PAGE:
11. With the new head in place, set the hoop with tension rods on the shell over the head. Line each tension rod with the casing so that the tip of the rod sits at the opening of the casing.
  12. Manually tighten each tension rod until each is finger-tight. Ensure the distance between the bottom of the hoop and the top of each tension rod casing is the same. You can verify this using a ruler.

Part 2: Tuning the Snare Head

  1. With the new snare head now properly replaced, and the tension rods finger-tight, you can begin tuning the head. To do this, choose a tension rod as your starting point. (I always begin with the tension rod closest to me.)
  2. Turn the first tension rod 1 full turn using the drum key or ratchet.
  3. Move to the tension rod on the exact opposite side of the hoop, giving it 1 full turn.
  4. Next, move clockwise to the next tension rod, give it a full turn, then move across the drum to the opposite rod. Repeat Steps 2-4 until all tension rods have been given 1 full turn with the drum key. (See Diagrams).

6 Tension Rods

8 Tension Rods

10 Tension Rods

12 Tension Rods

  1. Verify the distance between the bottom of the hoop and the top of each tension rod casing is the same.
  2. Repeat Steps 2-5 one to two more times until any wrinkles at the edge of the snare head are no longer visible and the tension on the rods begins to display resistance when turning with the drum key. (As the tension rods enter the casing, some of the petroleum jelly may begin to accumulate around the point of entry. Wipe this excess off with your cloth.)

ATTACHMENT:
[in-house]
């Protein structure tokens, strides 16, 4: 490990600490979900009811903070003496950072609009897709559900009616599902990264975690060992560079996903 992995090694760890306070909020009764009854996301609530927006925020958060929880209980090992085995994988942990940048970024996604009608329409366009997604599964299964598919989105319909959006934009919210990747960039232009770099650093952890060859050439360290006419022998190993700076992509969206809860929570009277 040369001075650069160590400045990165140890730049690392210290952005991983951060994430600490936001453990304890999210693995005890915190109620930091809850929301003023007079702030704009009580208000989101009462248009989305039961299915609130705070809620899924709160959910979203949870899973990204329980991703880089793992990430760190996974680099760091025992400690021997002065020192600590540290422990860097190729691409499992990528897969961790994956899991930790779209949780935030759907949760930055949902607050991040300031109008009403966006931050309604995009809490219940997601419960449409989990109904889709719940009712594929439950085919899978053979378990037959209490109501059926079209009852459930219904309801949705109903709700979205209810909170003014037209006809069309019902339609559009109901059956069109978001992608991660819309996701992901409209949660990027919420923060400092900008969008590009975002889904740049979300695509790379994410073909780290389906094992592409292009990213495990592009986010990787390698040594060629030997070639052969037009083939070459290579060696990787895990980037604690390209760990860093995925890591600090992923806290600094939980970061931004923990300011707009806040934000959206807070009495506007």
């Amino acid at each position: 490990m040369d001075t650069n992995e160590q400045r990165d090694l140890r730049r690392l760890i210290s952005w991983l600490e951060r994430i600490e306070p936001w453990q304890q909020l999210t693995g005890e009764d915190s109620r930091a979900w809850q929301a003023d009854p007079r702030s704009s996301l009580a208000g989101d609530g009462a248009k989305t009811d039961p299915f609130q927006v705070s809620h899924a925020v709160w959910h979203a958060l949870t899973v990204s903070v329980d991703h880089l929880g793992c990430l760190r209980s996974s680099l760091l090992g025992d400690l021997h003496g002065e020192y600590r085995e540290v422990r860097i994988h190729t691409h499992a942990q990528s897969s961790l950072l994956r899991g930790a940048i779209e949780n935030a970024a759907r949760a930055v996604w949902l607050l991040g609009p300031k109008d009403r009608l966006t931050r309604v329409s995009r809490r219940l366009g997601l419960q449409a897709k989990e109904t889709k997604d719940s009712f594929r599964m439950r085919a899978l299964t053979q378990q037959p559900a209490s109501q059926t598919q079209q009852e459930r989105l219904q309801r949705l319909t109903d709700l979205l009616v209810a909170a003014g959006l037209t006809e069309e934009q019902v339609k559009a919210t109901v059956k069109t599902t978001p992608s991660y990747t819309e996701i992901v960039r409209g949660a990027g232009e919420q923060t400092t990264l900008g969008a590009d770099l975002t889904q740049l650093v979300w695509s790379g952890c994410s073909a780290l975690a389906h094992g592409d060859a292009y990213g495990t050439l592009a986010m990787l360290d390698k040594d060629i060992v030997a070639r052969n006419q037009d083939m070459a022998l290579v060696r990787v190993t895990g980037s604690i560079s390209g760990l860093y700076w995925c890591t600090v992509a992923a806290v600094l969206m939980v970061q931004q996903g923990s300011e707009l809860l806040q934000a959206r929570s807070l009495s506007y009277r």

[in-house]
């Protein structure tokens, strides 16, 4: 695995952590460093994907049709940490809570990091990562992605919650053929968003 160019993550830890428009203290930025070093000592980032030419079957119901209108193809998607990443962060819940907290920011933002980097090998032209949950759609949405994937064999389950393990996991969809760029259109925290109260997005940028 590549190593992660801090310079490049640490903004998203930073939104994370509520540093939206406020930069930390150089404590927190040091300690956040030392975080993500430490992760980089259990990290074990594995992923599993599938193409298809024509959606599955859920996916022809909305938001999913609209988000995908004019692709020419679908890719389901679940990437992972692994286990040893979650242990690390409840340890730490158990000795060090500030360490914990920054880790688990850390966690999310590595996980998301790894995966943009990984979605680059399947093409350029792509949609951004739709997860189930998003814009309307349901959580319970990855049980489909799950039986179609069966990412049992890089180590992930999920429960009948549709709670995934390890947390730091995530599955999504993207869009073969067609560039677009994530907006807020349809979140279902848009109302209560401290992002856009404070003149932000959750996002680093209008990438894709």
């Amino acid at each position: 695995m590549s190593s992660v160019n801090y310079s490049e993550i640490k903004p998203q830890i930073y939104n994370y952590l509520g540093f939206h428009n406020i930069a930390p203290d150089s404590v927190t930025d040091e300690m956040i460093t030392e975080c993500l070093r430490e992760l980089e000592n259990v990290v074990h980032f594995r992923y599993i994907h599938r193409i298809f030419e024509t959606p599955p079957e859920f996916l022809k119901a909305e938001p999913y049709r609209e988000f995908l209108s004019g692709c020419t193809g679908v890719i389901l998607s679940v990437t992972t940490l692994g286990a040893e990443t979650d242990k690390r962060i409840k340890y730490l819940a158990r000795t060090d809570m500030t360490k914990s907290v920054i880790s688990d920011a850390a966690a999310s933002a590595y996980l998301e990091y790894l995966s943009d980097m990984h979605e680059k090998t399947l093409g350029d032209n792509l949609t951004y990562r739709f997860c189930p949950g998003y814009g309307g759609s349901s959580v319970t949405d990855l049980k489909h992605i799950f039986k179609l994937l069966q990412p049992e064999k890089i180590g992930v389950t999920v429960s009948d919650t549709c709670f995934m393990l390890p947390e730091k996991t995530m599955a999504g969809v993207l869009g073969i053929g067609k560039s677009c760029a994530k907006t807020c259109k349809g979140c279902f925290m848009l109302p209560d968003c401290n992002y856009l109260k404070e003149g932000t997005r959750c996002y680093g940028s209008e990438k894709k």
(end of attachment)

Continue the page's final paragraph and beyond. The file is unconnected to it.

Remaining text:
3. While applying tension to the snare head, you may hear it crack or even pop as it stretches. Don’t panic! This is normal.
  4. Using your thumb or fingers, press down on the center of the head to gauge the tension on the head. It should have a slightly loose feel to it. You can increase the tension to a desirable level by repeating Steps 2-4, but only turn the drum key 1/8 to 1/4 turn.
  5. As the tension increases, lightly tap the head with a drumstick, listening for a consistent sound at all tension points around the head
  6. Do not over-tighten the snare head! Remember, it is thinner than the batter head and will break more easily if tightened too much.
  7. When the desired tension and sound are reached, verify once again the distance between the bottom of the hoop and the top of each tension rod casing is equal.
  8. You can fine-tune the head by lightly tapping it directly in front of each tension rod, approximately 1” to 2” from the edge of the head or the hoop. The sound should be very close to the same at each location around the head.
  9. Reattach the snare assembly by pulling it through the snare gates, placing the strings or plastic in the clamp of the snare butt, and tightening the screws. Ensure the snare strainer release is upright and the snares are in full contact with the snare head. Don’t confuse this with pulling the snare assembly tight across the snare head. You want room to adjust the snares with the snare strainer when tuning the drum.
  10. Turn the snare drum over so the batter head is facing up.
  11. Finally, begin tapping the batter head with a drumstick while adjusting the snare strainer adjustment screw (the knob on the snare strainer) until the desired sound is reached.
  12. It may be necessary to increase the tension of the snare head slightly after a day or two. This is due to the head stretching and settling and is normal.

Download the PDF here.